With young players pressed into action right away, there were some positive signs. Freshman, middle blocker Breanna Mineweaser strung together consecutive double-digit kill games, while fellow freshman Cierra Dolan posted five double-digit kill matches through the course of the season. Dolan finished second on the team in kills with 224.

Fortunately for coach Dragan, she will retain the services of Garnhart along with junior Sarah Roach. With those two experienced and skilled players, coupled with the growth of the current young core, the Ravens should be on the right track for a bounce back year in 2019.

Tumultuous. The only word that can truly justify this past season for Sprint Football. Coach Rashad Watson’s second season was a nightmare, a 45-7 home loss to Navy would turn out to not be the worst outcome the Ravens would suffer this past season. Although sloppy at times, the game against Post got the Ravens their one and only win of the season. A 1-1 record would be all the Ravens would finish at, because their season ended prematurely.

As the program transitioned itself from the Collegiate Sprint Football League to NCAA Division II Football in the NE-10, the Ravens got themselves in hot water for dressing players above the weight limit of the CSFL. This led to the Ravens dropping their original schedule and eventually the Ravens found themselves out of the league.

Watson would depart to return home to see family leading to Russell Gaskamp’s hiring as the program’s first division II head coach. Gaskamp comes to FPU after seven years of leading the football program at Oklahoma Panhandle State University, where he also earned the title of Associate Athletic Director. Over 73 games at the helm of the Aggies, he posted a 35-38 record. He’ll have a large roster chalk full of youth at his disposal and will need all the bodies he can muster as the Ravens enter NE-10 play for the first time in 2019.

Fall athletics is often catergorized by those “major” sports mentioned above. But many other programs would thrive under the radar.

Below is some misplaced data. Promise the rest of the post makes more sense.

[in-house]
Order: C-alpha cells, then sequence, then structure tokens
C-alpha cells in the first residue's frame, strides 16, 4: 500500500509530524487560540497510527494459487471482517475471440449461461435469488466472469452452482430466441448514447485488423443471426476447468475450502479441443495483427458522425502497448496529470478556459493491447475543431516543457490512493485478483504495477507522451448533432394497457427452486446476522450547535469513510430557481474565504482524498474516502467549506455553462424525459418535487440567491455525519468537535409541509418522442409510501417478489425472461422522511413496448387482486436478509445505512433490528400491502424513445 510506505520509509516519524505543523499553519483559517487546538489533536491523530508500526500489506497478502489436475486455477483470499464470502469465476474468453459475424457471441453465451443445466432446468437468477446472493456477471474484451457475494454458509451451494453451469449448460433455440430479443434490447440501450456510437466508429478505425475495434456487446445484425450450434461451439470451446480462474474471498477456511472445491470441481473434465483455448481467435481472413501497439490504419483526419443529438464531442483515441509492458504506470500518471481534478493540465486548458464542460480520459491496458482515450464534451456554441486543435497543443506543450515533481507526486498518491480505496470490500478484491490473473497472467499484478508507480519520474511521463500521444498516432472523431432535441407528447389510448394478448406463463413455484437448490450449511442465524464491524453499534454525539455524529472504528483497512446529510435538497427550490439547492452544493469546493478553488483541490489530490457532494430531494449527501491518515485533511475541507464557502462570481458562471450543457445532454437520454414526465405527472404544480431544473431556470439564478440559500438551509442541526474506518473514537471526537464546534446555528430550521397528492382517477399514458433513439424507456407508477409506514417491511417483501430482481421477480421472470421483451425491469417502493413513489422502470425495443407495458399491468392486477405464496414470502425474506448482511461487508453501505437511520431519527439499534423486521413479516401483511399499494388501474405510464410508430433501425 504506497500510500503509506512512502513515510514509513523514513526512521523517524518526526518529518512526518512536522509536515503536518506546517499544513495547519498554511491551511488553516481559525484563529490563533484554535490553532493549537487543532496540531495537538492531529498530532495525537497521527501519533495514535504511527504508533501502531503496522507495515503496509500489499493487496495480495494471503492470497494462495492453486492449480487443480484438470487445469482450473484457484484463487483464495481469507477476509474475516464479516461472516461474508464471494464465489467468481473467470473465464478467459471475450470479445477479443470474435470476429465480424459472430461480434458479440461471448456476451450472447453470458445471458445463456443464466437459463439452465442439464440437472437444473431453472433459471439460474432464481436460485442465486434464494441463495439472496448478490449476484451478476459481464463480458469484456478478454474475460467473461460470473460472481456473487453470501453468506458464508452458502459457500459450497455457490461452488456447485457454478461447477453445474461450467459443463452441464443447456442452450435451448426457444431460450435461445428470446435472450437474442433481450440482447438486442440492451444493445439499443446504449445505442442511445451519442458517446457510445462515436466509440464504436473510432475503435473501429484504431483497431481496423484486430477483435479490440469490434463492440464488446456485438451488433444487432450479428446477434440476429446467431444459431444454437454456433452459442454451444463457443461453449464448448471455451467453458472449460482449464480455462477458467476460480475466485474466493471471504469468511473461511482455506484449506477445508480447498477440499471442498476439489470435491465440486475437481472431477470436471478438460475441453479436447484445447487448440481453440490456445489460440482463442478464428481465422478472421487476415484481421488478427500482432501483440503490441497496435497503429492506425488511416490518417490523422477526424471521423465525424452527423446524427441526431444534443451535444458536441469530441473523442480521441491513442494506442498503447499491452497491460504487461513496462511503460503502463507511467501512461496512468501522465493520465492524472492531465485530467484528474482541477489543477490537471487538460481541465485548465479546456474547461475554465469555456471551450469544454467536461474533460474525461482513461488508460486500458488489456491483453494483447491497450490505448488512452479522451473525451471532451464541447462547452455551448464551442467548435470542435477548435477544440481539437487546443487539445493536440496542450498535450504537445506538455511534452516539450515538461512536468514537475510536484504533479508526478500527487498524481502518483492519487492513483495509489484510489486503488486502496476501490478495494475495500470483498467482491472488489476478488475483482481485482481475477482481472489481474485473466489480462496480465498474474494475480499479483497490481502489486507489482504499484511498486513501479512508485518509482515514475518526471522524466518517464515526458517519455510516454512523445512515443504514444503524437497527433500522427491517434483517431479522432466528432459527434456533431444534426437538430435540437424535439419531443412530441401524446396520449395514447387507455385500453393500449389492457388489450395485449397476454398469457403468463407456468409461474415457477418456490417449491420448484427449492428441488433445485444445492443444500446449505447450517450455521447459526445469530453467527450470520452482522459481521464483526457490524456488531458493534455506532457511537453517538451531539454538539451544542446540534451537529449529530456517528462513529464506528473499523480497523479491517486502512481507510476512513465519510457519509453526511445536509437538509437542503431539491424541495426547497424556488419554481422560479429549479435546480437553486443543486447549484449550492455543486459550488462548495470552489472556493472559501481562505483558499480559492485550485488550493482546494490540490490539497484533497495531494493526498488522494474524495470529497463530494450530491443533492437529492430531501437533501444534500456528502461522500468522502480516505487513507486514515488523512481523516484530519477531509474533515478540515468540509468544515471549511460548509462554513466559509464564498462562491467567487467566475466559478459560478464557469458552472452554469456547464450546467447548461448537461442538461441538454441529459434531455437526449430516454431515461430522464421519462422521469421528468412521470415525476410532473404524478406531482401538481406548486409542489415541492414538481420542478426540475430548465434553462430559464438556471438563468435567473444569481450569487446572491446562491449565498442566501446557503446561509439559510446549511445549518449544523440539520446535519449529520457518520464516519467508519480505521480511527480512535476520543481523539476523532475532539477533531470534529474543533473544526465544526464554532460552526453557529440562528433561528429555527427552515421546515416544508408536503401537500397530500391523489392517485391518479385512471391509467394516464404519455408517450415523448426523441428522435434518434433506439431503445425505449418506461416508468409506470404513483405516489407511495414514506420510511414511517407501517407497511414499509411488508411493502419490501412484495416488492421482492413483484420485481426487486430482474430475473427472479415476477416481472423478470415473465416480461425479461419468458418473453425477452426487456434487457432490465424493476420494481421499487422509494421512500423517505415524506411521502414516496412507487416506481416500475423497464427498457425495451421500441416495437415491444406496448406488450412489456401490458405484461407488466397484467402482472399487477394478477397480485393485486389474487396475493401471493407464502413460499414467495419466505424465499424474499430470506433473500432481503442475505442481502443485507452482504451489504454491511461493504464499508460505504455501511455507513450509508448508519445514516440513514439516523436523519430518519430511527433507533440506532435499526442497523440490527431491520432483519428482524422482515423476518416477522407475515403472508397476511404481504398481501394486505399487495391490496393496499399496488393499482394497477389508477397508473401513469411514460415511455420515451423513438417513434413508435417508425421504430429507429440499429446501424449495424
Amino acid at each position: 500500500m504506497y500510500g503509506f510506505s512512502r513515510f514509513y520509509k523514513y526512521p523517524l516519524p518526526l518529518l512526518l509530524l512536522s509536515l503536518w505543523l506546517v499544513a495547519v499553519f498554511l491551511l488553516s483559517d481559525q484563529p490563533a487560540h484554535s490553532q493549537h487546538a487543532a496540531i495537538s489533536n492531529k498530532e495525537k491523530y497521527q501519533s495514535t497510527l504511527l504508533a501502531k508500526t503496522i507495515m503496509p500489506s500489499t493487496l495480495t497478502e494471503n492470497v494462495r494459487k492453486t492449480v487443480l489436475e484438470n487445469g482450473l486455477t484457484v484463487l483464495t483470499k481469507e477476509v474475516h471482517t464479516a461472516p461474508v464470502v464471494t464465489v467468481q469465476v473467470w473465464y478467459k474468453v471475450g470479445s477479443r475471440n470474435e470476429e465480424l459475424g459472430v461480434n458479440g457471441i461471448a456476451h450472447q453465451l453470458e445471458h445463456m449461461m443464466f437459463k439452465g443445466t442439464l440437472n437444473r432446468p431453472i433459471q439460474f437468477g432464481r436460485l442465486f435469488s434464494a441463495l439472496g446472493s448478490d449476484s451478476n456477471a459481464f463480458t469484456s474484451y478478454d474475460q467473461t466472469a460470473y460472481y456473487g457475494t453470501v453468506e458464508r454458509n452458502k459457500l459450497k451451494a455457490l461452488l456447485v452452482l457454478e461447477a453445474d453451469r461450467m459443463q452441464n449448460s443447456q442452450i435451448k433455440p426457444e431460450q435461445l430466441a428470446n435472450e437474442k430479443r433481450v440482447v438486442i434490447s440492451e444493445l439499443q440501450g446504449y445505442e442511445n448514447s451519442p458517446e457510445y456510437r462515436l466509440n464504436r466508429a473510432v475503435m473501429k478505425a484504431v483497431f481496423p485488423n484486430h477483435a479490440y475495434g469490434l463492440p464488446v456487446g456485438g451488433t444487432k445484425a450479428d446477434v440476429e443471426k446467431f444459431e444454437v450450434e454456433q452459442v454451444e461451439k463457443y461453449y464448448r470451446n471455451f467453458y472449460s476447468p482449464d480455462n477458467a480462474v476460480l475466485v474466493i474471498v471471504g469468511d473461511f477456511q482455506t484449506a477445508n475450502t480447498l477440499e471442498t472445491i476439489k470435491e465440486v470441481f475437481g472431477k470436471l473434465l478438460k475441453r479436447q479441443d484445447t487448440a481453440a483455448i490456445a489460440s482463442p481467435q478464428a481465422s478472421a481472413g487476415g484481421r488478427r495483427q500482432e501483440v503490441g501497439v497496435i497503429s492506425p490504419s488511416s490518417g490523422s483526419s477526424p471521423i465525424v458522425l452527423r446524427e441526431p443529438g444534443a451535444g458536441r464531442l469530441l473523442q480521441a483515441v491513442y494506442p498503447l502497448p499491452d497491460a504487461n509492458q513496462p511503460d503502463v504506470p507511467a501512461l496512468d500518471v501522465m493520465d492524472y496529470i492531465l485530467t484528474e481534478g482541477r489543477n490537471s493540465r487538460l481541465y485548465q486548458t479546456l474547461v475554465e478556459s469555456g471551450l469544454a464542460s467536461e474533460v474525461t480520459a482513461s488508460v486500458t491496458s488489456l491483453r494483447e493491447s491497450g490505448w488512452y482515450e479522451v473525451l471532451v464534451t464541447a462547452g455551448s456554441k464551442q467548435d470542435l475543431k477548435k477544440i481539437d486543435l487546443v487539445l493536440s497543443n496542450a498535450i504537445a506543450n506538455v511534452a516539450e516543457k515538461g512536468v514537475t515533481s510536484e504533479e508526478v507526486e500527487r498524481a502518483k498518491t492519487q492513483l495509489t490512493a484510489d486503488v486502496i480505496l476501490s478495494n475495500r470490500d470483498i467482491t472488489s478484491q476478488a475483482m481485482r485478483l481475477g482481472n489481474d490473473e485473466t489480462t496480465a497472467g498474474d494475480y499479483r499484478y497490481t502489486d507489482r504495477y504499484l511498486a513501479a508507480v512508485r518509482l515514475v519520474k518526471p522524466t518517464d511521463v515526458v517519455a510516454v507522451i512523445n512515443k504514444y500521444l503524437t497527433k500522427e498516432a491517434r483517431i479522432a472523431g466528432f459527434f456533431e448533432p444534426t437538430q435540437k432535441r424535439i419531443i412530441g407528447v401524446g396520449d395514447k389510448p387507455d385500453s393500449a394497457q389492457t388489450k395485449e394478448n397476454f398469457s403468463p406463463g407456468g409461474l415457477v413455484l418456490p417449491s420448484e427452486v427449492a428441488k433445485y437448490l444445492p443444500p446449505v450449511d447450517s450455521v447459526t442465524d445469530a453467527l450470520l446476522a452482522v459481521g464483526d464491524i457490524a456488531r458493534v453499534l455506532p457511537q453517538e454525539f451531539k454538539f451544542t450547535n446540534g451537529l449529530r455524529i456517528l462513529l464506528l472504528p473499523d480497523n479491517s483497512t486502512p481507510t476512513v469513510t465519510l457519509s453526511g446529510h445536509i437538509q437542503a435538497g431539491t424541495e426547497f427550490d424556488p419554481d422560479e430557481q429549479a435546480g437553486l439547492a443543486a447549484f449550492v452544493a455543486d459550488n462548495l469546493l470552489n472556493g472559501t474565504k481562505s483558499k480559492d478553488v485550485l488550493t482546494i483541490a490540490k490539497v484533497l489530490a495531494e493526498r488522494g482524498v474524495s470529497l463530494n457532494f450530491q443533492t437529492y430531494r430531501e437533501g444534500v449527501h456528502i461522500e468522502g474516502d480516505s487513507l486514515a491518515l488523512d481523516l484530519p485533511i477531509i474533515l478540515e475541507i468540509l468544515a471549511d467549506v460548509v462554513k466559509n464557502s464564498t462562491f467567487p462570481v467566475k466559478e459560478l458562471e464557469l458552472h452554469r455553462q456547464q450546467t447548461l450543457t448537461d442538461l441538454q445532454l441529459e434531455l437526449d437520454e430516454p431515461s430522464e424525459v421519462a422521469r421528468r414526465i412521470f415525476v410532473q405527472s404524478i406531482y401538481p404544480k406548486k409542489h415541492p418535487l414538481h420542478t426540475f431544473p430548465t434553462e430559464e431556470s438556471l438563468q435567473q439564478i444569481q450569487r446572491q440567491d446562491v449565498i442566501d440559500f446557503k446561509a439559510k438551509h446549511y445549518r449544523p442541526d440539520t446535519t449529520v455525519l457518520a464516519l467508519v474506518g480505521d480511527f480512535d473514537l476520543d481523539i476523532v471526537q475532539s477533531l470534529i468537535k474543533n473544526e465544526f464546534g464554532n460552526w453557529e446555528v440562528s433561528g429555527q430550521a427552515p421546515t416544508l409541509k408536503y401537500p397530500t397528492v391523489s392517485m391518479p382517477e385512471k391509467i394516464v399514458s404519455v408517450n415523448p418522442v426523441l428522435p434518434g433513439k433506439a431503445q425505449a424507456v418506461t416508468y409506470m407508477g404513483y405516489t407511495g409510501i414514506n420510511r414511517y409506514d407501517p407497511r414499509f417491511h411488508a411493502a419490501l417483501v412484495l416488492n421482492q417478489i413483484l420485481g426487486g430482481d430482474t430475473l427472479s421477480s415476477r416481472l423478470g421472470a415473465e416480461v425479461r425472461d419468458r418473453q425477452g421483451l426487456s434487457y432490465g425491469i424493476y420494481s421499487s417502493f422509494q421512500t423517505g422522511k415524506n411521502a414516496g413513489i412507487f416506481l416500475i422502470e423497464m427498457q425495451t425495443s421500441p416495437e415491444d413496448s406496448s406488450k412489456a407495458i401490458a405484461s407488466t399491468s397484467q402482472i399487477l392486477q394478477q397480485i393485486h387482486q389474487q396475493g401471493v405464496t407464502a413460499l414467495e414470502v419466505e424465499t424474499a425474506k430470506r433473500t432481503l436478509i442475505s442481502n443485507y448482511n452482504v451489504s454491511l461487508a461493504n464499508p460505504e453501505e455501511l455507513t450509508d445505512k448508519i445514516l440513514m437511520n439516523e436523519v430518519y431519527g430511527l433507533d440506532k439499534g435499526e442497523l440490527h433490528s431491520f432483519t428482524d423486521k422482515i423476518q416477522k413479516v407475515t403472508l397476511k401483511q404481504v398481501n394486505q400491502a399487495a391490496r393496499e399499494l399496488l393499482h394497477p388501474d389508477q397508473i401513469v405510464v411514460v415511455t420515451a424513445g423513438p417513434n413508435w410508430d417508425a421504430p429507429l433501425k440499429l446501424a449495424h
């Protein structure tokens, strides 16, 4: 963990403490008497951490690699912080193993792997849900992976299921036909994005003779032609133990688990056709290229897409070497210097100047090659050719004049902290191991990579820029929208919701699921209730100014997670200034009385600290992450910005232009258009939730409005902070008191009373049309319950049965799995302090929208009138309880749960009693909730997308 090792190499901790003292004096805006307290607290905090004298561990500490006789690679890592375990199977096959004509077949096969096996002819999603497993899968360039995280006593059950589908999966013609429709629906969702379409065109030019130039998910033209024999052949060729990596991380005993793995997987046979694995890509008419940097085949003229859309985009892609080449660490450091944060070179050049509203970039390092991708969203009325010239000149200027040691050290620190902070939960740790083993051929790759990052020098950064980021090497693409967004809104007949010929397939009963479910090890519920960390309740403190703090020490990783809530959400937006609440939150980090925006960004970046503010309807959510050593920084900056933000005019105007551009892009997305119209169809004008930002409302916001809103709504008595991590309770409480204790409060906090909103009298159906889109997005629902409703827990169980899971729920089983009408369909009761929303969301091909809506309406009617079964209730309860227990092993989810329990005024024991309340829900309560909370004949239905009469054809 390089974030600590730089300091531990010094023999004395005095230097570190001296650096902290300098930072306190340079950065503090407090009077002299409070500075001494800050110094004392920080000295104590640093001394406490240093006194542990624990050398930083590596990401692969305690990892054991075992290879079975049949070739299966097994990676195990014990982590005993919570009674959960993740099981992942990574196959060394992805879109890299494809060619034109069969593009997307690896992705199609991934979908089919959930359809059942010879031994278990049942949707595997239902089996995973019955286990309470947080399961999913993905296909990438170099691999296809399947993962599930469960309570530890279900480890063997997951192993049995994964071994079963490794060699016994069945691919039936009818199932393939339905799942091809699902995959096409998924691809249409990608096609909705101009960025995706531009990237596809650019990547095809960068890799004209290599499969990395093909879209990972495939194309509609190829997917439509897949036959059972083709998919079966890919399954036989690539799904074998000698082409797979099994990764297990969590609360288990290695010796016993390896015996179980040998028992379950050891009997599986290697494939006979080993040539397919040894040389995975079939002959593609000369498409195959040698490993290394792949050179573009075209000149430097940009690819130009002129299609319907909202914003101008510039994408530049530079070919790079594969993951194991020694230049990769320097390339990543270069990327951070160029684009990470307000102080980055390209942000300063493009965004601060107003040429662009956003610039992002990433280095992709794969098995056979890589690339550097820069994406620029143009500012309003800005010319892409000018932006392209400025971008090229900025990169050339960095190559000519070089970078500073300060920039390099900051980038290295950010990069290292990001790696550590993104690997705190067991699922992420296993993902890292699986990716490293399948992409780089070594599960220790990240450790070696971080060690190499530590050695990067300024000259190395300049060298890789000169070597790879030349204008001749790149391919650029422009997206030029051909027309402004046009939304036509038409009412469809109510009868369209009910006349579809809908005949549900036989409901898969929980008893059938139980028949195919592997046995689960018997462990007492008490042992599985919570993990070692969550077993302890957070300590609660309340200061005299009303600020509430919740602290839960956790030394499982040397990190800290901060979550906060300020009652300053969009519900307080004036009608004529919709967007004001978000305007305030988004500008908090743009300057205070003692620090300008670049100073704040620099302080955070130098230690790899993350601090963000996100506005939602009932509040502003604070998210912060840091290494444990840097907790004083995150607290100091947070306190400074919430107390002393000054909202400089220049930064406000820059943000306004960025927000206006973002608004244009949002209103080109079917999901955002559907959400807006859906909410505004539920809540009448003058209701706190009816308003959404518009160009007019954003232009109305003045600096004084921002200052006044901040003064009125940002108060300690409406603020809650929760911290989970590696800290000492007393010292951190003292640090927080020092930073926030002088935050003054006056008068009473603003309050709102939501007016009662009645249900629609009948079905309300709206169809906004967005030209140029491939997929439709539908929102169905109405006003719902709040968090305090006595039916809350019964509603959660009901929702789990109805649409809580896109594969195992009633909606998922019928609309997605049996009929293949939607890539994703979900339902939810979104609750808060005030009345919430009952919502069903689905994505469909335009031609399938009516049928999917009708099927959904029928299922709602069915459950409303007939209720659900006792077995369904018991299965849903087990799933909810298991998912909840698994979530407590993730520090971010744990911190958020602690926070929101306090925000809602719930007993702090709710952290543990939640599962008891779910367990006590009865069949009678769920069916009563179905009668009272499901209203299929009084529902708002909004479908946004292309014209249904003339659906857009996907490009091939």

Women’s Golf put together another solid season. The defending NE-10 champs finished second behind Merrimack just missing out on the chance of a repeat. Despite the setback, junior Zoe Yamamoto was named to the All-Championship team for their efforts finishing second in the field of golfers shooting a steady 76 (+5) both days totaling 152 (+10). The captain and former NE-10 Rookie of the Year formed a formidable trio along with junior Taylor Hartley and freshman Christine Songcuan.

Coach Bishop will lose seniors Sarah Daley and Shannon Slater however, with Yamamoto, Hartley, and a strong core of seniors’, women’s golf is poised to compete for NE-10 glory next fall.

Not to be forgotten, Men’s Golf put up a respectable campaign themselves, finishing fourth in the NE-10 tournament. Prior to that, junior Nathan Patterson was terrific as well as influential in securing the Ravens a first-place finish at the Saint Rose Fall Shootout. Patterson led all Raven golfers with a 146 (+3), which was good enough for a second-place finish. A strong showing at the 84thannual NEIGA Championship saw sophomore Dylan Plis named All New England for the second straight season.

One name would sum up Men’s Cross Country this fall: Riley Fenoff. The freshman was sensational piling up multiple weekly conference awards. Fenoff clinched the Kirsch Cup clocking in a time of 25:17 for his first career collegiate title.  With his eighth-place finish in a 151-runner field, Fenoff was the second freshman across the line and earned All-NE10 Second Team accolades in his NE10 Championship debut. Fenoff led the Ravens to a seventh-place finish in the 15-team meet. The freshman phenom will look to carry over his torrid pace into next season.

The women’s side dearly missed their own former freshman phenom. Sophomore Marissa Farago missed most of the season and the Ravens struggled placing 11that the NE-10 Championship and 13that the NCAA East Regional. The young group performed admirable despite the adversity. Junior Julia Cormier stepped up for her squad at NCAA’s finishing 54thin the 184-runner field, sophomore Daiia White finished 69th and shouldered the load for the Ravens who finished 13th out of 27 teams.

Photo by Hannah Cuzner ’21